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#623 - Another Pesticide Surprise, 04-Nov-1998

The decline and disappearance of frog populations worldwide remains a
mystery, despite efforts by hundreds of scientists to determine the
causes. (See REHW #380, #441.) The other major problem facing frogs --
massive deformities observed since 1995 among frog populations in
California, Iowa, Minnesota, Missouri, Ontario, Quebec, South Dakota,
Texas, Vermont, and Wisconsin[1] --is now better understood. (See REHW
#515, #590.)

During the past six months, press interviews with research scientists,
and published studies, have shed a bit of light on both problems though
true consensus has not yet emerged on either one. No one is even sure
whether the two problems are connected, though new evidence indicates
they are.

Some scientists still doubt that frogs are actually disappearing
worldwide. They prefer to believe that the simultaneous declines and
disappearances of frog populations in North and South America, Europe,
and Australia reported since 1980 are nothing more than the normal ups
and downs of any wild population. However, SCIENTIFIC AMERICAN said in
August that the "majority viewpoint" among scientists now is that the
widespread declines and disappearances are "highly abnormal."[2] "I
think we're close to consensus now," says David Wake, a well-known frog
researcher at the University of California at Berkeley.[3]

There are roughly 5000 species of amphibians worldwide. Of these, 242
inhabit the U.S. A recent study by the Nature Conservancy and the
Natural Heritage Network identified 92 of these 242 (or 38%) as
endangered, imperiled, or vulnerable[2] (meaning they are likely to
become extinct within 5, 20, or 100 years if present trends continue.)

James La Clair at the Scripps Research Institute in La Jolla,
California, says, "Although amphibians have lived on this planet for
over 300 million years, nearly 120 times [as long as] modern man,
reports within the last three decades have shown that numerous
amphibian species are either suffering from serious population loss or
have disappeared altogether."[1] La Clair says there are very likely "a
collection of causes," but one way or another they can all be traced
back to "the expansion of humankind." Loss of frog habitat --chiefly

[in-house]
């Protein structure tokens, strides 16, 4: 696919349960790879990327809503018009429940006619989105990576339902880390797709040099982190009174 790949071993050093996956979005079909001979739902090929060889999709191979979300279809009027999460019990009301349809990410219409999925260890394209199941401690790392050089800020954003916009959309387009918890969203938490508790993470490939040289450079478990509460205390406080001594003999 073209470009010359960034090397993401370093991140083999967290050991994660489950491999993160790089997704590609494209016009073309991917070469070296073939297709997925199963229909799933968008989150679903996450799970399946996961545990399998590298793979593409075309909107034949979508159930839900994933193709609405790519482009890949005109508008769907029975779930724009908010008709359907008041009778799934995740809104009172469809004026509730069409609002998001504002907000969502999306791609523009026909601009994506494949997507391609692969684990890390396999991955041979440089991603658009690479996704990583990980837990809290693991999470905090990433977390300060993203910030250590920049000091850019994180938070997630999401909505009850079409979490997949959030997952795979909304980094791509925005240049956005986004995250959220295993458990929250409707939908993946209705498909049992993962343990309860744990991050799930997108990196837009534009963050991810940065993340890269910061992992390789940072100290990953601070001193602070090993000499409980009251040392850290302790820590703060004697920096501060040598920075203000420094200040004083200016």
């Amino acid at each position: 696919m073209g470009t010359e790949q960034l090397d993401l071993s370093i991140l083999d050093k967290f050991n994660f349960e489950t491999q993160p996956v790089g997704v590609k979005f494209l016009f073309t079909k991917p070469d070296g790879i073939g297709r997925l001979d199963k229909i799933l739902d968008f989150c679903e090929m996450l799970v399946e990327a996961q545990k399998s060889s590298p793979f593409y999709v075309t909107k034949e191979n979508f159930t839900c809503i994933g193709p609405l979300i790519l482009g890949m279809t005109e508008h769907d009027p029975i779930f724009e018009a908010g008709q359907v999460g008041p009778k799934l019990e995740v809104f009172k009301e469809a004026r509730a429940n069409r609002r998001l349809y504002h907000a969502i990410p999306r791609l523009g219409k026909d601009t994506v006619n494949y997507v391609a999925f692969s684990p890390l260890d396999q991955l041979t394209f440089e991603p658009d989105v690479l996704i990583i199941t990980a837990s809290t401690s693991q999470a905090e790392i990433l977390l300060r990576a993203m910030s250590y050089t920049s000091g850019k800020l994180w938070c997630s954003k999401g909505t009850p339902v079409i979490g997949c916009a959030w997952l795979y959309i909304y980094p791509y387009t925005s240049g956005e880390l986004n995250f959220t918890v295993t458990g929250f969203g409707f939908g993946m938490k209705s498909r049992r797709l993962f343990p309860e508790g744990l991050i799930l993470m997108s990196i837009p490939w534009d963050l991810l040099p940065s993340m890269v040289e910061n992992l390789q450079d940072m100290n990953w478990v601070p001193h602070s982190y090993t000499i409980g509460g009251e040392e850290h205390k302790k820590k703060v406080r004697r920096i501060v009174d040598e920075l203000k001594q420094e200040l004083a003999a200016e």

wetlands --is probably the biggest single cause. Global warming and
accompanying droughts may contribute because frogs develop from eggs
that thrive in water. The artificial stocking of streams with trout and
bass plays a role, too. Pesticides and other chemicals certainly
exacerbate the problem (more on this below). Laboratory experiments
have shown beyond doubt that ultraviolet light from the sun can
interfere with the development of frogs' eggs.[4] Acid rain may
contribute to the problem as well. Humans eating frogs' legs in large
quantities are not helping. And there are other causes, such as
infectious agents.

A group of Australian researchers reported this summer that they have
identified one particular fungus that is killing frogs in locations as
far apart as Queensland, Australia and Panama in Central America.[5]
The fungus --which has never before been reported to harm any
vertebrate species --causes changes in the skin of frogs, somehow
contributing to their deaths. The mechanism is not understood, but
frogs breathe oxygen through their skin and the fungus may cause
suffocation.

No one knows why an ancient fungus would suddenly start killing frogs
in places as far apart as Australia and Panama. It is conceivable that
the fungus was transported to these places only recently on the boots
or equipment of researchers studying the disappearance of frogs.
Another possibility is that the fungus has been present in these
locations for a long time but frogs are now succumbing to it because
their immune systems have been impaired by recent changes in the
environment. One candidate would be increased ultraviolet light, which
is well-known to damage the immune systems of many animals, including
frogs. In recent years, chlorinated chemicals released by humans have